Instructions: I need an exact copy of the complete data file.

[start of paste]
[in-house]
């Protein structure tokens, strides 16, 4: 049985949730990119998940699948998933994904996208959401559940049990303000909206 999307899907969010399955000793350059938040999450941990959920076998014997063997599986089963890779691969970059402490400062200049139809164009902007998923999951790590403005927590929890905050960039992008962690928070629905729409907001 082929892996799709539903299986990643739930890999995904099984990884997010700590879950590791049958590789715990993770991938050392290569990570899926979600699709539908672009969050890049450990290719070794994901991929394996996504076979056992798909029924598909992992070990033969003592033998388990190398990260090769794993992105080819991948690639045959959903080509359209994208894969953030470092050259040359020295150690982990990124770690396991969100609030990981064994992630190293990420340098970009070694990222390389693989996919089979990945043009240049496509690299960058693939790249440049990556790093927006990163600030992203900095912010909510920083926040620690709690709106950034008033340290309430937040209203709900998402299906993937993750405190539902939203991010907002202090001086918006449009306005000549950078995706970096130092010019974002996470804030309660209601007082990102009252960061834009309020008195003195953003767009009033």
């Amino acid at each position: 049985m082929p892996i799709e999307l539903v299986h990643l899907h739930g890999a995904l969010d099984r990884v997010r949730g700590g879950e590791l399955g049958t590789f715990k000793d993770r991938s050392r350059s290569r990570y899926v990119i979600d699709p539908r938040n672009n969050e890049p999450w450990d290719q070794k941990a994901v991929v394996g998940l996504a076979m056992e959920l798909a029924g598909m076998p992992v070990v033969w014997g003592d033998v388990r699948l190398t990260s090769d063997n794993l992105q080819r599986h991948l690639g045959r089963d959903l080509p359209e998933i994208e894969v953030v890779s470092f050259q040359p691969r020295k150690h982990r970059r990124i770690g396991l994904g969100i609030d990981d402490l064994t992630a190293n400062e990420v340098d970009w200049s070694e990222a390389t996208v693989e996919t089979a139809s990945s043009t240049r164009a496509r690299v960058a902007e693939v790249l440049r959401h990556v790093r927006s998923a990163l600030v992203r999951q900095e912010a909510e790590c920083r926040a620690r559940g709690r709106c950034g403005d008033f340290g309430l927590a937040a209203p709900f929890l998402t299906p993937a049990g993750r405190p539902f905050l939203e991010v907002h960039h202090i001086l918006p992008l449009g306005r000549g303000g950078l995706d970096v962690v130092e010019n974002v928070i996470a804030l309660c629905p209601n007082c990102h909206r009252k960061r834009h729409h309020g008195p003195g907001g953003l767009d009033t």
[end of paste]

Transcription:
[in-house]
């Protein structure tokens, strides 16, 4: 049985949730990119998940699948998933994904996208959401559940049990303000909206 999307899907969010399955000793350059938040999450941990959920076998014997063997599986089963890779691969970059402490400062200049139809164009902007998923999951790590403005927590929890905050960039992008962690928070629905729409907001 082929892996799709539903299986990643739930890999995904099984990884997010700590879950590791049958590789715990993770991938050392290569990570899926979600699709539908672009969050890049450990290719070794994901991929394996996504076979056992798909029924598909992992070990033969003592033998388990190398990260090769794993992105080819991948690639045959959903080509359209994208894969953030470092050259040359020295150690982990990124770690396991969100609030990981064994992630190293990420340098970009070694990222390389693989996919089979990945043009240049496509690299960058693939790249440049990556790093927006990163600030992203900095912010909510920083926040620690709690709106950034008033340290309430937040209203709900998402299906993937993750405190539902939203991010907002202090001086918006449009306005000549950078995706970096130092010019974002996470804030309660209601007082990102009252960061834009309020008195003195953003767009009033």
């Amino acid at each position: 049985m082929p892996i799709e999307l539903v299986h990643l899907h739930g890999a995904l969010d099984r990884v997010r949730g700590g879950e590791l399955g049958t590789f715990k000793d993770r991938s050392r350059s290569r990570y899926v990119i979600d699709p539908r938040n672009n969050e890049p999450w450990d290719q070794k941990a994901v991929v394996g998940l996504a076979m056992e959920l798909a029924g598909m076998p992992v070990v033969w014997g003592d033998v388990r699948l190398t990260s090769d063997n794993l992105q080819r599986h991948l690639g045959r089963d959903l080509p359209e998933i994208e894969v953030v890779s470092f050259q040359p691969r020295k150690h982990r970059r990124i770690g396991l994904g969100i609030d990981d402490l064994t992630a190293n400062e990420v340098d970009w200049s070694e990222a390389t996208v693989e996919t089979a139809s990945s043009t240049r164009a496509r690299v960058a902007e693939v790249l440049r959401h990556v790093r927006s998923a990163l600030v992203r999951q900095e912010a909510e790590c920083r926040a620690r559940g709690r709106c950034g403005d008033f340290g309430l927590a937040a209203p709900f929890l998402t299906p993937a049990g993750r405190p539902f905050l939203e991010v907002h960039h202090i001086l918006p992008l449009g306005r000549g303000g950078l995706d970096v962690v130092e010019n974002v928070i996470a804030l309660c629905p209601n007082c990102h909206r009252k960061r834009h729409h309020g008195p003195g907001g953003l767009d009033t």